You’ll be taught by leading researchers as part of a large and diverse School of History and Leeds Humanities Research Institute, supported by active research groups and extensive library resources. Our research interests range from social history and identity to political history, nationalism and internationalism, meaning this flexible programme offers plenty of opportunities to gain important skills while focusing on issues that suit your interests.

You’ll study in a supportive environment with a wide range of resources. The world-class Brotherton Library has one of the best history collections in the UK, ranging from monographs and journals to conference papers, theses and over 100 digital databases of primary sources and other materials for fundamental research. The Brotherton also has its own special collections including the Leeds Russian Archive and the Feminist Archive North.

The Alf Mattinson Collection is full of printed works and papers related to the history of the Labour Party, and the Romany collection and Liddle Collection offer insights into Romany culture and the First World War respectively.

This programme is also available to study part-time over 24 months.

Course content

You’ll study one core module in your first semester, introducing you to different research methodologies in history and allowing you to develop your skills. You’ll also select from a wide range of optional modules throughout the year, allowing you to pursue topics that interest you such as the history of Yorkshire, the European Enlightenment or issues surrounding global security.

You’ll also have the opportunity to work collaboratively with partner organisations, such as the West Yorkshire Archive Service, by studying the ‘Making History: Archive Collaborations’ module.

This programme will equip you with in-depth subject knowledge, as well as high-level skills in research, interpretation and analysis. You’ll be able to demonstrate these when you complete your dissertation on a modern history topic of your choice, which you’ll submit by the end of the programme.

If you choose to study part-time, you’ll study over a longer period and take fewer modules in each year.

Course structure

Compulsory modules

  • Research Methodology in History 30 credits
  • Dissertation (History) 60 credits

Optional modules

  • Making History: Archive Collaborations 30 credits
  • Secrecy and Espionage in Early Modern Europe 30 credits
  • Approaches to Contemporary European History 30 credits
  • 'The continuation of war by other means? : Case Studies in Wartime Diplomacy 1931-1945 30 credits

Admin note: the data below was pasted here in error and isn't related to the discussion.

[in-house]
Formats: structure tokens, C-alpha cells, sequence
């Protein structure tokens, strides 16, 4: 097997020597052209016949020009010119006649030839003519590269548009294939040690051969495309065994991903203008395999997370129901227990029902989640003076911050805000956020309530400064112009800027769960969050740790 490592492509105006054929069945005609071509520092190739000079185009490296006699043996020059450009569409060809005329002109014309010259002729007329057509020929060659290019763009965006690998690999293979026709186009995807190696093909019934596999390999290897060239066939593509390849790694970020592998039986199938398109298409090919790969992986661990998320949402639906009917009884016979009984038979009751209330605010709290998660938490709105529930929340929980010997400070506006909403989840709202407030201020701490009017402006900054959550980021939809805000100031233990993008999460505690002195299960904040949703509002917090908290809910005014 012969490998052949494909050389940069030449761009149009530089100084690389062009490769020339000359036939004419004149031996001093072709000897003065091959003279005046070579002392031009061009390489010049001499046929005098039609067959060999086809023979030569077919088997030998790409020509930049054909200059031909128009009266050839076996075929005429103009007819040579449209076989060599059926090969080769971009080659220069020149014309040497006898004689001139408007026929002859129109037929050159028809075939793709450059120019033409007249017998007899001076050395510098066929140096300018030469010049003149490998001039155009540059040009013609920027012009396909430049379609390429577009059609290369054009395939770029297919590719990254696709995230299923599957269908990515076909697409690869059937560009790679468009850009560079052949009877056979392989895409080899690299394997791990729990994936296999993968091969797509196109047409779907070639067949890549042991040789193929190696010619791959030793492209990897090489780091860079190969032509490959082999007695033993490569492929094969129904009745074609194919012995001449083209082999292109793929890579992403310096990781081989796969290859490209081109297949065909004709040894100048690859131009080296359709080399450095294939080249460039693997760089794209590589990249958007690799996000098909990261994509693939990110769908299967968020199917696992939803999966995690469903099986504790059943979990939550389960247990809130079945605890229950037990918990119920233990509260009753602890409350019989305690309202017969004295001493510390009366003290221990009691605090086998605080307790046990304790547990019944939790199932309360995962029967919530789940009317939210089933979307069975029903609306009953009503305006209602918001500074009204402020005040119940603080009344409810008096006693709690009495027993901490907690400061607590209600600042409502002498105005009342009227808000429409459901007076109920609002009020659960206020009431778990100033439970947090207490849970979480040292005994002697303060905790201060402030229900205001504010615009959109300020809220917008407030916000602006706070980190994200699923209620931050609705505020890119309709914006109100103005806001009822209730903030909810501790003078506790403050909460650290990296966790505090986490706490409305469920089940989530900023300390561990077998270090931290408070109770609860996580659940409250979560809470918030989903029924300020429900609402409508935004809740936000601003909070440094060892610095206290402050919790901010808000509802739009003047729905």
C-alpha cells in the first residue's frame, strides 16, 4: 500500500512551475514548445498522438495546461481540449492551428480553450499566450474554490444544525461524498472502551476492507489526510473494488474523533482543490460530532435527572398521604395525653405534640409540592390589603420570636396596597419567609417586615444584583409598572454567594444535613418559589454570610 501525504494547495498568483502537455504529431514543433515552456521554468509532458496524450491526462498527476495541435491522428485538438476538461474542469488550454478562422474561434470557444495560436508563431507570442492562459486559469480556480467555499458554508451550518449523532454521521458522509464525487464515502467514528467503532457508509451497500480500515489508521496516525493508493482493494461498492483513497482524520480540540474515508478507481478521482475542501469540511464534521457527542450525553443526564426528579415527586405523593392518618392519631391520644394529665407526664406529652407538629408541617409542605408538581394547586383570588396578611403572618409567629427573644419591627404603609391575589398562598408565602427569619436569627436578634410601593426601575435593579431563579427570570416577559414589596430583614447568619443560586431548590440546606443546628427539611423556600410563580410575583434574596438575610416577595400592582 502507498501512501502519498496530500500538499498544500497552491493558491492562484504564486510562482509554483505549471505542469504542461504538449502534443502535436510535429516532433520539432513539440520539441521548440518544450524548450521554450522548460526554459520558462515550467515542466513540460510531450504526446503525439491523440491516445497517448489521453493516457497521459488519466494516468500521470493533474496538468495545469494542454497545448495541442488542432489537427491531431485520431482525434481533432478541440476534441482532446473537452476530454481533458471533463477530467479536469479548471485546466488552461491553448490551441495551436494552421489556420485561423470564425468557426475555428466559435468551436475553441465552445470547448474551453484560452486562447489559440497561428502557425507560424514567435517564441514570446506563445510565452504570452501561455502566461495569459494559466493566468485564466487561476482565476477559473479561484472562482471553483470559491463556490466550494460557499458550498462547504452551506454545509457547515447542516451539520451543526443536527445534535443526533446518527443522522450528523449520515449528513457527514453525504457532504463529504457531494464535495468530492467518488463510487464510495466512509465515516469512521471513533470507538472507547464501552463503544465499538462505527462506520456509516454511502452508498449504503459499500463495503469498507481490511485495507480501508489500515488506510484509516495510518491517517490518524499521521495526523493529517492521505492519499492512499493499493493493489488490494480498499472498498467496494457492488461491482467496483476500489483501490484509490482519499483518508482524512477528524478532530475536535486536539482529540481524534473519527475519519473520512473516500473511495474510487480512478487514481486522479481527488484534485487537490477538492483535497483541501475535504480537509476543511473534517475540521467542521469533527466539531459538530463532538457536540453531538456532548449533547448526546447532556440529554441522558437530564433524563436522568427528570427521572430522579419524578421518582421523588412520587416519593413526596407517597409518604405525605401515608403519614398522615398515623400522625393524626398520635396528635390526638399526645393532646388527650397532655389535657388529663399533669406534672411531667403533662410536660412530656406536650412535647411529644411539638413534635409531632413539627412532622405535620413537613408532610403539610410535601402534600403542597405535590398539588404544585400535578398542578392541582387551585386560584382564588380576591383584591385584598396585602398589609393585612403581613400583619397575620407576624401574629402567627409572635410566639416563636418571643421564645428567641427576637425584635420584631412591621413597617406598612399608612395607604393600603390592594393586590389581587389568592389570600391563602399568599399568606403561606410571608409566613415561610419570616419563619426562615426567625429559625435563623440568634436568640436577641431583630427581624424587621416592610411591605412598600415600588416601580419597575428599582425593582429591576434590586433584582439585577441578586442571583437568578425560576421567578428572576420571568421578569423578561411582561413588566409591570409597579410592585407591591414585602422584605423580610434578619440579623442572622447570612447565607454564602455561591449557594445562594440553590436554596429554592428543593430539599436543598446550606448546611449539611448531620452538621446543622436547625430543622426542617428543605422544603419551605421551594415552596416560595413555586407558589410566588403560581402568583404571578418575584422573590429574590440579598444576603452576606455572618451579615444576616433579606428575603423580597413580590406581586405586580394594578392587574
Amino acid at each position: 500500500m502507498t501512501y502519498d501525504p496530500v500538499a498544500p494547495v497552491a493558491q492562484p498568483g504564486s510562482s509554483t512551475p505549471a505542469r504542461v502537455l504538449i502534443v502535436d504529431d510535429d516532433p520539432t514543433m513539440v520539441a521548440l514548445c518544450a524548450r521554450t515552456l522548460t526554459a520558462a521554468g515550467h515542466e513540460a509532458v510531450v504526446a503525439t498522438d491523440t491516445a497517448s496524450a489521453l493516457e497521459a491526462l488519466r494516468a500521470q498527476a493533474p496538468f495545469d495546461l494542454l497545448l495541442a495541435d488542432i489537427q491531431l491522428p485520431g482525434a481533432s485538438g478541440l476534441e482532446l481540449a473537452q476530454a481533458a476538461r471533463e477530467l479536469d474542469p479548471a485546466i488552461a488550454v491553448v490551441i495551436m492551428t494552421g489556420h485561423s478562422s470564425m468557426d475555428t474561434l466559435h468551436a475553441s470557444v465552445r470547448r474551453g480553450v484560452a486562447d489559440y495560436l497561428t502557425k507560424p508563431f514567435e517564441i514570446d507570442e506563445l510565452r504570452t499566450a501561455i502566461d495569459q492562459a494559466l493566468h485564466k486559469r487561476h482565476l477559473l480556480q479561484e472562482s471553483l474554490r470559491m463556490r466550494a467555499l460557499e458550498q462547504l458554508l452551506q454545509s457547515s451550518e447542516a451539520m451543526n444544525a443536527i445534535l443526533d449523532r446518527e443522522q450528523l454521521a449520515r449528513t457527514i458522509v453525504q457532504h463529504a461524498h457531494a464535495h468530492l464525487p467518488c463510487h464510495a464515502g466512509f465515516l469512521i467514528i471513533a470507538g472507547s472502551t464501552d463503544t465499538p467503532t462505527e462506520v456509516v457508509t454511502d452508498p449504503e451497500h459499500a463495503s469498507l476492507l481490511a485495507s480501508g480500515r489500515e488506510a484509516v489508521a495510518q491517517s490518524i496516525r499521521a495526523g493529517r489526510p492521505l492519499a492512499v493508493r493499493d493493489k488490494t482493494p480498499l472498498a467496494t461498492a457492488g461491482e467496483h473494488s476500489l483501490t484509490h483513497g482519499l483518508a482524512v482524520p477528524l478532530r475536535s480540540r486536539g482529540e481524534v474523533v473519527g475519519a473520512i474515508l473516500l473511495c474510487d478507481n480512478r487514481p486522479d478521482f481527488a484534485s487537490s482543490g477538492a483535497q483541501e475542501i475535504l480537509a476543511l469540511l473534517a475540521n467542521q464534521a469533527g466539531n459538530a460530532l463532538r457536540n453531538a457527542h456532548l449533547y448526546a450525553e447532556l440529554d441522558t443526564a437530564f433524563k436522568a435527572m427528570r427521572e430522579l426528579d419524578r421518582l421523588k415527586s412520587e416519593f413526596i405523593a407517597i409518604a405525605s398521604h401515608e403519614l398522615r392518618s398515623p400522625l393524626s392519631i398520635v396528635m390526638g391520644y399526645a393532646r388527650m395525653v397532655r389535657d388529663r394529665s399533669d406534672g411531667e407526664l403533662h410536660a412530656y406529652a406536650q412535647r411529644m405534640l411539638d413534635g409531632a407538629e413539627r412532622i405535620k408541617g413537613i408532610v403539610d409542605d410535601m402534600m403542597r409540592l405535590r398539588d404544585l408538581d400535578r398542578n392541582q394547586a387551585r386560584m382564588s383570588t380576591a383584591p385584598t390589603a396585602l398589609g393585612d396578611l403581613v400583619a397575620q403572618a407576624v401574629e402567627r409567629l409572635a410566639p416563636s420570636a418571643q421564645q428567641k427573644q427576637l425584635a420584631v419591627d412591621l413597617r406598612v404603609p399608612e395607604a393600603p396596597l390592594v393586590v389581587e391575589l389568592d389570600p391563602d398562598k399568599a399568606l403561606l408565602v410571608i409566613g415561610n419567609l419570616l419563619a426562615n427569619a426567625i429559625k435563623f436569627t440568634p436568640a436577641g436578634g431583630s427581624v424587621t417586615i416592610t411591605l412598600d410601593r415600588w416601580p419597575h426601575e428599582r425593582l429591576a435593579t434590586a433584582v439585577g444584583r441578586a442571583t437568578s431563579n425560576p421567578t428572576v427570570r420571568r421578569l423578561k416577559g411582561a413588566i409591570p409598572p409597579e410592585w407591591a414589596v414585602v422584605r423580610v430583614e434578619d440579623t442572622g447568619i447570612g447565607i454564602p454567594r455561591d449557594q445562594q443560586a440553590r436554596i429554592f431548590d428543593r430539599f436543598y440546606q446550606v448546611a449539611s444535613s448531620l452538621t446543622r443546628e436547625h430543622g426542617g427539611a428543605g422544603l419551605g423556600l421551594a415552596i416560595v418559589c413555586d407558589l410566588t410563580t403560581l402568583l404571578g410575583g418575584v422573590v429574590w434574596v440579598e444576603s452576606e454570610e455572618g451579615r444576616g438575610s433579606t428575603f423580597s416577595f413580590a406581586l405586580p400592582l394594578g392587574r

• Coolies, Convicts and Concubines: Slavery and 'Unfree' labour in India and the Indian Ocean World 30 credits
  • Medicine and Warfare in the Nineteenth and Twentieth Centuries 30 credits
  • Women, Gender and Sexuality: Archives and Approaches 30 credits
  • International History and its Challenges: European Foreign Policies in the Age of Imperialism 30 credits
  • Defending the Nation: Britain during the French Revolutionary and Napoleonic Wars, 1793 to 1815 30 credits
  • Stalinist Terror 30 credits
  • India since 1947: Community, Caste and Political Violence 30 credits
  • Patriotic Protest: Social Movements and Political Dissent in the United States of America 30 credits
  • Sexuality and Disease in African History 30 credits
  • The War on Terror 30 credits
  • Guns and Global Security 30 credits
  • Insurgency and Counterinsurgency 30 credits
  • The Fragility of the Spanish State: Identity, Conflict and Resistance, 1808-1939 30 credits
  • The British Settler Colonies in Africa - From Colonial Conquest to the Present Day 30 credits
  • Race and Second Wave Feminism in the US 30 credits

For more information on typical modules, read Modern History MA Full Time in the course catalogue

For more information on typical modules, read Modern History MA Part Time in the course catalogue

Learning and teaching

We use a range of teaching and learning methods. The majority of your modules will be taught through weekly seminars, where you’ll discuss issues and themes in your chosen modules with a small group of students and your tutors. Independent study is also crucial to this degree, giving you the space to shape your own studies and develop your skills.

Assessment

We use different types of assessment to help you develop a wide range of skills, including presentations, research proposals, case studies and essays, depending on the subjects you choose.

Career opportunities

This programme will heighten your cultural and social awareness as well as allowing you to build your historical knowledge. You’ll also gain high-level research, analysis and communication skills that will prove valuable in a wide range of careers.

Graduates have found success in a wide range of careers in education, research and the private sector. Many others have continued with their studies at PhD level.